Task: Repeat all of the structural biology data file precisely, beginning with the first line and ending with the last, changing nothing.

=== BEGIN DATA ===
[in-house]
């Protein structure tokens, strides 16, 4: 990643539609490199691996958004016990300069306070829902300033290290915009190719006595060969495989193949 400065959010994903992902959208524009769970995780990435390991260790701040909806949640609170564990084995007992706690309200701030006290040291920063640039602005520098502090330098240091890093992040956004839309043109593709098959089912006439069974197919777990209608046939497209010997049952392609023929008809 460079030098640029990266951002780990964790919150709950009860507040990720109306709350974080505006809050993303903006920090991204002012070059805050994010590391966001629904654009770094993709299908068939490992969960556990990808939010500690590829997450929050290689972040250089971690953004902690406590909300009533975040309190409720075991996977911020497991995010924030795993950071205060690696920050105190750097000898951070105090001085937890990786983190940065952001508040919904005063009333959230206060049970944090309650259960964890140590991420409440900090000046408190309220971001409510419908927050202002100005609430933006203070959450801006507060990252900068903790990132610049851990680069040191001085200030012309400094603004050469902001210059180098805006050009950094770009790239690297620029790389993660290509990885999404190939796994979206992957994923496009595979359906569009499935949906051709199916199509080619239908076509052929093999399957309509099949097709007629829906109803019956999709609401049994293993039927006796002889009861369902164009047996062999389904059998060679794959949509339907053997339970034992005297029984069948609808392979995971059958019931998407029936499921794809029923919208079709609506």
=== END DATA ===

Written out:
[in-house]
């Protein structure tokens, strides 16, 4: 990643539609490199691996958004016990300069306070829902300033290290915009190719006595060969495989193949 400065959010994903992902959208524009769970995780990435390991260790701040909806949640609170564990084995007992706690309200701030006290040291920063640039602005520098502090330098240091890093992040956004839309043109593709098959089912006439069974197919777990209608046939497209010997049952392609023929008809 460079030098640029990266951002780990964790919150709950009860507040990720109306709350974080505006809050993303903006920090991204002012070059805050994010590391966001629904654009770094993709299908068939490992969960556990990808939010500690590829997450929050290689972040250089971690953004902690406590909300009533975040309190409720075991996977911020497991995010924030795993950071205060690696920050105190750097000898951070105090001085937890990786983190940065952001508040919904005063009333959230206060049970944090309650259960964890140590991420409440900090000046408190309220971001409510419908927050202002100005609430933006203070959450801006507060990252900068903790990132610049851990680069040191001085200030012309400094603004050469902001210059180098805006050009950094770009790239690297620029790389993660290509990885999404190939796994979206992957994923496009595979359906569009499935949906051709199916199509080619239908076509052929093999399957309509099949097709007629829906109803019956999709609401049994293993039927006796002889009861369902164009047996062999389904059998060679794959949509339907053997339970034992005297029984069948609808392979995971059958019931998407029936499921794809029923919208079709609506």